Sufi music can be rightfully labelled the music of the 'soul', for the 'soul’ and by the 'soul'.
Sufism – regarded as a mystical dimension that sermonise peace, acceptance and diversity.
It spurs music as an apparatus for strengthening one’s spiritual connection with the Creator.
Sufi music aims to unite the Divine with the auditors.
The woes of disengagement from the Creator are at the heart of lyrics and music; and consequently an intense aspiration to vanish from this physical universe and eclipse into the divine realm.
Music and sound, is central to Sufism’s core experience, since it is considered to be a medium for the believers to get dear and near to the divine.
Sufi music can be rightfully labelled the music of the ‘soul’, for the ‘soul’ and by the ‘soul’.
This music is usually inspired by the opus of eminent Sufi poets like Hafiz, Rumi, Bulleh Shah, Khwaja Ghulam Farid, Waris Shah, and many more.
In Pakistan, the dimensions of Sufi music can be divided into three highly structured genres: qawwal, kafi and the modern fusions of Sufi music.
It has been alluring modern and classical singers for decades.
The lyrics of Qawwali are usually in Persian, Punjabi, Urdu or Hindi – rich with poetic idioms and vibrant in imagery and metaphors. Sufi music lyrics are a wealth of remarkably elaborate allegorical content.
The origins of qawwali can be traced back to the saint, poet and musician Amir Khusrau Dehlavi in 13th century.
He mastered the musical structures of this genre whilst paving a way and setting the tone of poetic construction and imagery, which till this day, is being largely followed by musicians and composers.
Many talented vocalists and musicians surpassed in the craft of singing Kafi. They polished the majorly folk structure and pattern into a profoundly baroque semi-classic art form.
In the later years, some prominent classical singers ventured in the Sufi music and fused it with other genres, while few also refined it exclusively.
Recently, Coke Studio sessions have also brought together big names of Sufi music and experimented with them to produce some outstanding classics.
Here is a list of some prominent Pakistani Sufi singers and musicians:
Nusrat Fateh Ali Khan
Shahenshah-e-Qawwali or The King of Qawwali, Nusrat Fateh Ali Khan, is celebrated for his eminence in Sufi music, especially Qawwali.
He won hearts of millions across the globe with his renditions of Sufi music.
He left the world but bestowed a surfeit of the masterpieces in Urdu, Persian, Punjabi, Hindi and Braj Bhasha before leaving.
Some of his gems include, ‘Allah Hoo Allah Hoo’, Tum Ek Gorakh Dhanda Ho’, ‘Yaadan Vichhre Sajan Diyan’, and many more.
Abida Parveen is a singer of Sindhi descent and one of the finest crooners of Sufi music, often regarded as the greatest pure singer of Sufi poetry.
She has sung qawwalis and ghazals, but her forte is Kafis.
She is notably popular for her live performances, enthralling the audiences with her strong vocals.
‘Tere Ishq Nachaya’, ‘Yaar Ko Hamne Ja Ba Ja Dekha’, ‘Are Logo Tumhara Kya’ are just few of her marvellous songs.
Sabri Brothers Qawwal
Ghulam Farid Sabri and Maqbool Ahmed Sabri are two of the most notable qawwals of Sabri order.
Their qawwalis capture the beautiful traditions of Sufism in the sub continent.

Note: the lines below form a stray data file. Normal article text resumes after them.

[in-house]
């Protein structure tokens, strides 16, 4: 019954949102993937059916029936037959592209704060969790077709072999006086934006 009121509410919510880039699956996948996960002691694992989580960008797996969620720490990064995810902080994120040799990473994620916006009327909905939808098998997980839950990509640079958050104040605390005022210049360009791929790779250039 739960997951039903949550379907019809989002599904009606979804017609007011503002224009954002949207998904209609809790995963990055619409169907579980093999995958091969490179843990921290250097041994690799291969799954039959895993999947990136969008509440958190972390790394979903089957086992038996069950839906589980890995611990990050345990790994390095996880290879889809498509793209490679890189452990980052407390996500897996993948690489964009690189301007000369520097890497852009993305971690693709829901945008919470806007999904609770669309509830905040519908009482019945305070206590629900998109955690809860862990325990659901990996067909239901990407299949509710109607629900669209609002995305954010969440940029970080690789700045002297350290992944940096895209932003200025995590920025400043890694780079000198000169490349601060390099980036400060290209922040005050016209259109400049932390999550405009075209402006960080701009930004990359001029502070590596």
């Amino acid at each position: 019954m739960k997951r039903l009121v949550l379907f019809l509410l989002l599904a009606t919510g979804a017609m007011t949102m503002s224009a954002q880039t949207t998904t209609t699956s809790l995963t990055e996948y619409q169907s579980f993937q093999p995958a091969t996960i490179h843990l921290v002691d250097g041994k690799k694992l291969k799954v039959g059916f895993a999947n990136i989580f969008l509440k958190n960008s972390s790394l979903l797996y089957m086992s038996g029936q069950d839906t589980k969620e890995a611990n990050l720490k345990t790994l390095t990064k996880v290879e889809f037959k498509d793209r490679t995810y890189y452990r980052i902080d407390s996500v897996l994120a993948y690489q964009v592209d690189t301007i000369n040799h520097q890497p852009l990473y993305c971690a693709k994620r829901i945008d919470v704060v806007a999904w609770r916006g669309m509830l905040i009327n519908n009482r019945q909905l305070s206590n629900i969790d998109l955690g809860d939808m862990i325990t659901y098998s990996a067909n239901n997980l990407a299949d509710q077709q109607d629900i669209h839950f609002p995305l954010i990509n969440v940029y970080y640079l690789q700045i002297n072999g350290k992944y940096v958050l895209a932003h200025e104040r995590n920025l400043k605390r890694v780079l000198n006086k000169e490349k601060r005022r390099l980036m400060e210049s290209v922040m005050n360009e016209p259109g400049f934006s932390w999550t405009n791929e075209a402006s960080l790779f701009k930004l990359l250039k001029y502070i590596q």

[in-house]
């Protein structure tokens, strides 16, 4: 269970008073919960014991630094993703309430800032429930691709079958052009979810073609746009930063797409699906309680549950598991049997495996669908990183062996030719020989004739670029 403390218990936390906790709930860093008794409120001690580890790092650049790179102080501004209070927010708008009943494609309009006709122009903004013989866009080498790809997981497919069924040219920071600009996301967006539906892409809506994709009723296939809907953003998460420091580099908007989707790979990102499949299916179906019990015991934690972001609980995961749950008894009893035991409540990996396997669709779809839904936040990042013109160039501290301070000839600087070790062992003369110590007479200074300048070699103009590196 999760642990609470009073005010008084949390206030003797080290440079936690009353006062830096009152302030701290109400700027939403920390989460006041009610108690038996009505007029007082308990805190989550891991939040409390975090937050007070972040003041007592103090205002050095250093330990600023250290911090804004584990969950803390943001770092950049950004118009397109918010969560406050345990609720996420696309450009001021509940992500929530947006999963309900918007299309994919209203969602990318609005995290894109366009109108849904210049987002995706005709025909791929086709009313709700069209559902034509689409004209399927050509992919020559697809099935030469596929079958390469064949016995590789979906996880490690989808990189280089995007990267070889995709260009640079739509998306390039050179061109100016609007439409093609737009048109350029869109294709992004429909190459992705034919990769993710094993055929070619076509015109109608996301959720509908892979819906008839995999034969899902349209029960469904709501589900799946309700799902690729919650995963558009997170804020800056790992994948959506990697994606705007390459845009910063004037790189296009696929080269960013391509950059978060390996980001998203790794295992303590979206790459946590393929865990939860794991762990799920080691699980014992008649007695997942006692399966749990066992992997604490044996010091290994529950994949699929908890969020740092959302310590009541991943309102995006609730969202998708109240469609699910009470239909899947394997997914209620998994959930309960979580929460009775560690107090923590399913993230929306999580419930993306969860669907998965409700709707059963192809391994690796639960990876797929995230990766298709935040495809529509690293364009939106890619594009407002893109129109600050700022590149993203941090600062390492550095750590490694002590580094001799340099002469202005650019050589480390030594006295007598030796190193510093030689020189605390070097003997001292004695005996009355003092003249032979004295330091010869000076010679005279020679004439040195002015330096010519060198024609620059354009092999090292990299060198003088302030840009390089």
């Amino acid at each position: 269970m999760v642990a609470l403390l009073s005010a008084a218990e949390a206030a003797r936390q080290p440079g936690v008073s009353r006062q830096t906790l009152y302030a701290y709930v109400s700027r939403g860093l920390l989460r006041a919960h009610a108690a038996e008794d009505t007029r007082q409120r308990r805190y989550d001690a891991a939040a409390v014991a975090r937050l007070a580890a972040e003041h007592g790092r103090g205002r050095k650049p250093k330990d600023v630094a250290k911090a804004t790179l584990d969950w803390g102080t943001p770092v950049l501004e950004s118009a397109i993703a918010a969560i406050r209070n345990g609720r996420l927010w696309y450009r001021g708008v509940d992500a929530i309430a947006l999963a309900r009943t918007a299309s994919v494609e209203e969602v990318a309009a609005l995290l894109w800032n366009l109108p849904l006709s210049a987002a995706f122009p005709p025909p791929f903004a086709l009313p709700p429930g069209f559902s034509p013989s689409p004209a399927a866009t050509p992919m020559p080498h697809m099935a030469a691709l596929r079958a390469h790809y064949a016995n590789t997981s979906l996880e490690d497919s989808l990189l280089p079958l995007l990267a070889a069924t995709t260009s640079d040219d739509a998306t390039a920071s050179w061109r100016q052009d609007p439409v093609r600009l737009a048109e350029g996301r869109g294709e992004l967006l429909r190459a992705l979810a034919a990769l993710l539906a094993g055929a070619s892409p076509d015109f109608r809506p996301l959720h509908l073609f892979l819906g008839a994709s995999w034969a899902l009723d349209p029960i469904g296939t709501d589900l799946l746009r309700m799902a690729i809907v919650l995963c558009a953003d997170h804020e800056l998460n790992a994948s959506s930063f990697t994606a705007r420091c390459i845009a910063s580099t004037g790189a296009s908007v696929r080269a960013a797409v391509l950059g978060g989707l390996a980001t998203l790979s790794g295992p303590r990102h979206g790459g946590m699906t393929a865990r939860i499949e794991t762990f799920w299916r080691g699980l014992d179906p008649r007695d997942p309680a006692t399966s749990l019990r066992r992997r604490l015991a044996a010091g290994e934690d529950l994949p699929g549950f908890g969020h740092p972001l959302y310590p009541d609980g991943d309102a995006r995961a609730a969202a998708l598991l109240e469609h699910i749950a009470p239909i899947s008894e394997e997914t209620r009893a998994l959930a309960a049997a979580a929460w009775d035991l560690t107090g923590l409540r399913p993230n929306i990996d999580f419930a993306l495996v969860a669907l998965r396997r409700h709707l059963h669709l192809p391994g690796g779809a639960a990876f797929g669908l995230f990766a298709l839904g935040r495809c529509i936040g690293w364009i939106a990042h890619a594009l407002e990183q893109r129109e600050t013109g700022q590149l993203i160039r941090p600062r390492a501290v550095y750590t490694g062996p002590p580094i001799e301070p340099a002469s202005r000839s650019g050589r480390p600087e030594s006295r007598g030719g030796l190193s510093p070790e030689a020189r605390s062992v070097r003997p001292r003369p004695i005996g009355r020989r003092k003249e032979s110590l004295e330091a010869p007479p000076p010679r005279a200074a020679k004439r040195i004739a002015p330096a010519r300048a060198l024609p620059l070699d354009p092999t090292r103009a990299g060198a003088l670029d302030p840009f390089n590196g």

Most of the emphasis in their qawwalis is on the poetry of the Khwajagan.
‘Taj Dar-e-Haram’, ‘Balaghal Ula Be Kamalehi’ and ‘Saqia Aur Pila’ are their most famous qawwalis.
Pathanay Khan was a phenomenal Saraiki singer who gained immense popularity for his Kafis of Shah Hussain and Khwaja Ghulam Farid’s Sufi poetry.
Gifted with a unique voice, he enchanted audiences with his performances like ‘Meda Ishq Vi Tu’, ‘Alif Allah (Kalam E Bahoo)’, and many more.
Aziz Mian Qawwal is known for his unique style of qawwalis. He rose to fame following his passionate singing and his unique style of repeating the verses.
One of his signature moves on the stage was his habit of rising to his knees during his performances while emotionally reciting poetry in the midst of a Qawwali.
His most famous works include ‘Nabi Nabi Ya Nabi’, ‘Teri Soorat Nigahon’, and ‘Mujay Aaaz-Maanay Waalay’.
He started his musical journey at an early age, after discovering that he had exceptional vocal abilities. He was highly inspired by folk and Sufi music.
Wajj, his first album, featured the immortal works of Bulleh Shah, Mian Mohammad Baksh and Khwaja Ghulam Farid.
Sain Zahoor is a hidden gem, who performed exclusively at the shrines of Sufis for decades before he came into the spotlight for his performance of ‘Allah Ho Allah’.
He is renowned for playing the traditional one stringed instrument ‘Ektara’ during his performances along with his singing, which transcends audiences into a state of Wajd.
Arif Lohar is a traditional Punjabi folk singer who was born in Gujrat. Lohar began singing with his father and eldest brother before becoming a well-known Pakistani singer.
Lohar has toured across the world and even performed in China’s Asian Games in 2004.
His most notable performance was his duet with Meesha Shafi, ‘Jugni Ji’.
The collaboration became one of the best known Coke Studio songs of all time.
Sanam Marvi, is one of the younger generation of students influenced by Sufi music.
A budding young Abida Parveen in the making, Sanam is highly commended for her rich, folksy voice in both Punjabi and Sindhi.
Some of her best songs include ‘Manzil-E-Sufi’, ‘Yaar Vekho’, and ‘Pritam’.
Thanks to the works of these artists, Sufi music has been a ‘food for the soul’, a means of attaining union with Beloved, and the ecstatic apex of mystical experience for people across the globe.